The recent controversy concerning the alleged corruption of artworks by APY Aboriginal artists by interfering white hands has prompted me to again visit the topic of Constitutional recognition of Aboriginal people. It seems this has now become a given, even among conservative commentators, who should know better. It seems they are jumping on ‘recognition’ as a consolation prize following the hopeful defeat of the Voice referendum. It’s almost like a guilt trip. ‘Look,’ they are saying ‘even though we oppose the Voice we are not really racists.’ Most of these supposedly conservative commentators say, ‘If it was just about recognition, it would be overwhelmingly supported by the Australian people’. That remains to be seen.
I have covered this issue before but it doesn’t hurt to revisit these issues from time to time, especially as the capitulation to the woke concept of ‘constitutional recognition’ now appears to be almost complete. Best to commence the fight back as early as possible.
As I have said previously, I would guess that, like the rest of the population, the overwhelming majority of Aborigines have never, and will never, read the Constitution. They would not give a fig if Aboriginal people are mentioned in a preamble to the Constitution. It would not empower them and it would not contribute even a scintilla towards eliminating the dysfunction that plagues remote Aboriginal communities. It might make some white Australians feel a virtuous glow. But it would cut no ice with the cabal of hard-core activists who want constitutional empowerment, such as they see accruing to them through this Voice. Having to settle for symbolic recognition only would, if anything, be seen as a provocation.
Following a successful ‘recognition only’ referendum, those well-meaning Australians, who haven’t been paying attention, will find that their virtuous glow dissipates faster than an Albanese promise. They will be asking themselves, ‘What more do they want?’ Well, we at Quadrant know, because we have been paying attention.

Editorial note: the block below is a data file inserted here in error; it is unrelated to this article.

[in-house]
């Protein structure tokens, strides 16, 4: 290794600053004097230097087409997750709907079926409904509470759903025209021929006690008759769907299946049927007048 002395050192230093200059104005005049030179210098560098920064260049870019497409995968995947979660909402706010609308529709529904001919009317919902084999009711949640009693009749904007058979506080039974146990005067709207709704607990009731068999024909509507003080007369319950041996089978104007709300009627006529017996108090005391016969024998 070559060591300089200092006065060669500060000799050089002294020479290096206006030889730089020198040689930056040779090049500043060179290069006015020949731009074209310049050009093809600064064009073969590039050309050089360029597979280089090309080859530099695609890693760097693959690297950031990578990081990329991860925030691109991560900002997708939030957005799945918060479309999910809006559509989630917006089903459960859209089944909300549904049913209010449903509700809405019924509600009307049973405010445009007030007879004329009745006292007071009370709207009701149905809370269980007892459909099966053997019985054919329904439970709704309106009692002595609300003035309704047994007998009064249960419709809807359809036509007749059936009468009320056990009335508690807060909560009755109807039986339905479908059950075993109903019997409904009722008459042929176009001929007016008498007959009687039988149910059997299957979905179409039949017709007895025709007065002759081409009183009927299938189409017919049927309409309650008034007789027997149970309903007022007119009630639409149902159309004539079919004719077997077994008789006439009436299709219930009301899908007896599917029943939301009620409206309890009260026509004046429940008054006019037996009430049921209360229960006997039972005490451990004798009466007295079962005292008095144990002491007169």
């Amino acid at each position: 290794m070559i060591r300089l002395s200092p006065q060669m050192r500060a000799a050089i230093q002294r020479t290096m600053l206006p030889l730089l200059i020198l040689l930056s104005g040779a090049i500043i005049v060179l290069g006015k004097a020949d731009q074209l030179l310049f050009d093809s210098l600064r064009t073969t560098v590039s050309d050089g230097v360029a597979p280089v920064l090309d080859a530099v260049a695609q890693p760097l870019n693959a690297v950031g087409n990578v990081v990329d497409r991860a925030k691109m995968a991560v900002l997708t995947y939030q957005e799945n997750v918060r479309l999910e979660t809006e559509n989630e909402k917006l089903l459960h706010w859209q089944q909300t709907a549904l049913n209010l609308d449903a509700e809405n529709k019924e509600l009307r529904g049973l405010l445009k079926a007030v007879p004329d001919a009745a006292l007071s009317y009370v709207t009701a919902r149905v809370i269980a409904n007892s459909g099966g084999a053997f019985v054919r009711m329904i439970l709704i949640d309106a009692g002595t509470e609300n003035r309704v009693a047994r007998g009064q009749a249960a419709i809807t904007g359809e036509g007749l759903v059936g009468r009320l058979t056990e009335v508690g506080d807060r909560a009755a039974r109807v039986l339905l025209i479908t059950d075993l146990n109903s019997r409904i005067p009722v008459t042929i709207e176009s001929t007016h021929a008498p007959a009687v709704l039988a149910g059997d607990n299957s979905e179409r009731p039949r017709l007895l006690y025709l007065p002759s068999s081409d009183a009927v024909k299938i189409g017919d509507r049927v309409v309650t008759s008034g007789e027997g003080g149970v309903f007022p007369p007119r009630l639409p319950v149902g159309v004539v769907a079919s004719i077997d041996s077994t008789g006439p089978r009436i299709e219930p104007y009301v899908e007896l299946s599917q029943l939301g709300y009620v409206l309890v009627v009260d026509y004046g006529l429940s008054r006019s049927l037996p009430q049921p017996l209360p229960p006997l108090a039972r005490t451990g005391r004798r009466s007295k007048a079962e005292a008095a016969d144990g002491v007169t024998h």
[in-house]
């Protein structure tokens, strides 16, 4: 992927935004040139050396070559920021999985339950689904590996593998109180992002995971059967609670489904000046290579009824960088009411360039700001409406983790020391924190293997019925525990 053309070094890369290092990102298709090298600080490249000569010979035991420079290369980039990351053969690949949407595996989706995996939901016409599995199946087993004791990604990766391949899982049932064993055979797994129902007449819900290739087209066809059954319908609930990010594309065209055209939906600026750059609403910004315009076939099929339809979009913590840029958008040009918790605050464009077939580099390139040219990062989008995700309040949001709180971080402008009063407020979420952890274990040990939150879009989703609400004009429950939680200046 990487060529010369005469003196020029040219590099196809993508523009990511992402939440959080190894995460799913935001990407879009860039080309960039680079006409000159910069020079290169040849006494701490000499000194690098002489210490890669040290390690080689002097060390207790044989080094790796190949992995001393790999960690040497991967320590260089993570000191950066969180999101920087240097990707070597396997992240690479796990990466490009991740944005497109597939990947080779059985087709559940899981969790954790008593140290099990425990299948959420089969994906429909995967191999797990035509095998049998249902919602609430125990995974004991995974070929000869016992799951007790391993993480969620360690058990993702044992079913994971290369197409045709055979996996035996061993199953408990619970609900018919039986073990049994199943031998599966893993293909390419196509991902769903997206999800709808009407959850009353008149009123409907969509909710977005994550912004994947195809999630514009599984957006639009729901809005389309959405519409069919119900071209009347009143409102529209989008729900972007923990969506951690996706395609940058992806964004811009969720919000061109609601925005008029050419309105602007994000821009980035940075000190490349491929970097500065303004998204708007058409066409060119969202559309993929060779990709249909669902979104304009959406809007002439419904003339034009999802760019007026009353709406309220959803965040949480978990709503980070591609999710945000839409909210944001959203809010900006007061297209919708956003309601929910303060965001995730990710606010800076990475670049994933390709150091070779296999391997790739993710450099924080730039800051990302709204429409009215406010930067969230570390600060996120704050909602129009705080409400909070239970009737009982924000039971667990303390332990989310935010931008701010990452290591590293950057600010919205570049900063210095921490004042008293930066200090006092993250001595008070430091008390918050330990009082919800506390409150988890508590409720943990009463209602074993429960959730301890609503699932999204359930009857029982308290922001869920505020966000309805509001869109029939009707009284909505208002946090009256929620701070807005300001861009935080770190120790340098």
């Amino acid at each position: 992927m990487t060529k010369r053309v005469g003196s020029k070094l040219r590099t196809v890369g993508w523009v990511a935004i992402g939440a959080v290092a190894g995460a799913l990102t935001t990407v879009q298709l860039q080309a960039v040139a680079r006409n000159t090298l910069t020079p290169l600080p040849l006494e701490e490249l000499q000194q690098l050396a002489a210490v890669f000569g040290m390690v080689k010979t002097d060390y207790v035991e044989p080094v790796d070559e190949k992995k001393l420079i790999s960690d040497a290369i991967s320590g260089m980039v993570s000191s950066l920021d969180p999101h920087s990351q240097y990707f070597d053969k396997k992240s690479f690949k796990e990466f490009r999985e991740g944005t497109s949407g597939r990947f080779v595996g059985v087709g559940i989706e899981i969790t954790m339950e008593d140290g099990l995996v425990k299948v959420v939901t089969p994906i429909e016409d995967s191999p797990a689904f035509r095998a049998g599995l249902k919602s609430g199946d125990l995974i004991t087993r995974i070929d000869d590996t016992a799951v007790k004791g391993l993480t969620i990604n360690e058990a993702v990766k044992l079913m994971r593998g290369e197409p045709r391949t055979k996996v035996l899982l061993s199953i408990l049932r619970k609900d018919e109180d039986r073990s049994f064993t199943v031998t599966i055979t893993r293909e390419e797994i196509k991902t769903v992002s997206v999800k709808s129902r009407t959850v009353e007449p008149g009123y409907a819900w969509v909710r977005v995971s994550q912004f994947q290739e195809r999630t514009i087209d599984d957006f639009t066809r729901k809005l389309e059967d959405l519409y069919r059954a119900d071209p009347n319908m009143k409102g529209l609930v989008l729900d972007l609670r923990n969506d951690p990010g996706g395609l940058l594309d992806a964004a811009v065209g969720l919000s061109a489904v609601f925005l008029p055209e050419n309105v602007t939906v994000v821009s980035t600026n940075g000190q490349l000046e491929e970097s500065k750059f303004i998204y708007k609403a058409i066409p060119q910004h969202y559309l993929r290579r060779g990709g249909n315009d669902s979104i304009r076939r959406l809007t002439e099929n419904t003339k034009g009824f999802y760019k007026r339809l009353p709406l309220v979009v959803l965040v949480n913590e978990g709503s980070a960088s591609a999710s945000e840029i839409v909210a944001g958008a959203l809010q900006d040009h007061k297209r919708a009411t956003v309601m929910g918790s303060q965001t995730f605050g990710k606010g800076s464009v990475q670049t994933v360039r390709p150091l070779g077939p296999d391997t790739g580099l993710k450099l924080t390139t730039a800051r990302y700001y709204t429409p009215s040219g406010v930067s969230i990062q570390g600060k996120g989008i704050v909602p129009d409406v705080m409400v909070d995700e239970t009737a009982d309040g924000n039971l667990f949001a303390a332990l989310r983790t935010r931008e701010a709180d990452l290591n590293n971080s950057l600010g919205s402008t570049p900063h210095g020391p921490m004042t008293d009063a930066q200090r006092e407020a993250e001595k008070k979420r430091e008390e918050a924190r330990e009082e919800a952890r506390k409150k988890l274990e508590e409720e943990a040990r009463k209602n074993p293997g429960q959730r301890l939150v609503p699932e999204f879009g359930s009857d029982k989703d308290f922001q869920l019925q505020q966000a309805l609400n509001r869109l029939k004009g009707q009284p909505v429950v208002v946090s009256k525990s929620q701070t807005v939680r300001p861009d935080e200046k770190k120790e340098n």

Since the original Constitution never mentioned British people, Aborigines or immigrants – and has functioned perfectly adequately in the absence of such words – there is no practical purpose to be served by inserting them now. And the Constitution is, above all, a practical document. This type of recognition will not enhance its practical effectiveness one iota. The Constitution is about governance and nothing else. As such, the term ‘constitutional recognition’ necessarily implies a distinct place in our governance, whether or not it is in a preamble or a chapter in the main body.
But back to the art controversy. Apart from the question of putting a cloud over the provenance of these unjustifiably (in my view) expensive paintings, the real objection seems to be that this interference desecrates the spirituality of the story being told in these artworks. Greg Bearup, who broke this story, noted:
The problem was that the grassroots of the industry, the artists and the arts centres, saw things differently. They looked at the video of a white person painting sacred and ancient stories and were outraged and appalled. They saw black artists being exploited.
And, it seems, even suggestions by white mentors to insert objects or use different colours to achieve some sort of aesthetic balance is also unacceptable. That, too, violates “the sacred cultural tradition”.
So, what about the Australian Constitution? Yes, I earlier described it as a prosaic document. Nonetheless, it is also an important cultural artefact of our Westminster system – and the values underpinning it – towards which Aboriginal culture and tradition have contributed precisely nothing. Why, then, should it be amended to include a special reference to Aboriginal people? I would call this constitutional graffiti. In art terms, a bit like daubing a dot painting on the sandstone walls of the NSW Art Gallery. Or putting a moustache on the Mona Lisa to acknowledge transgender people.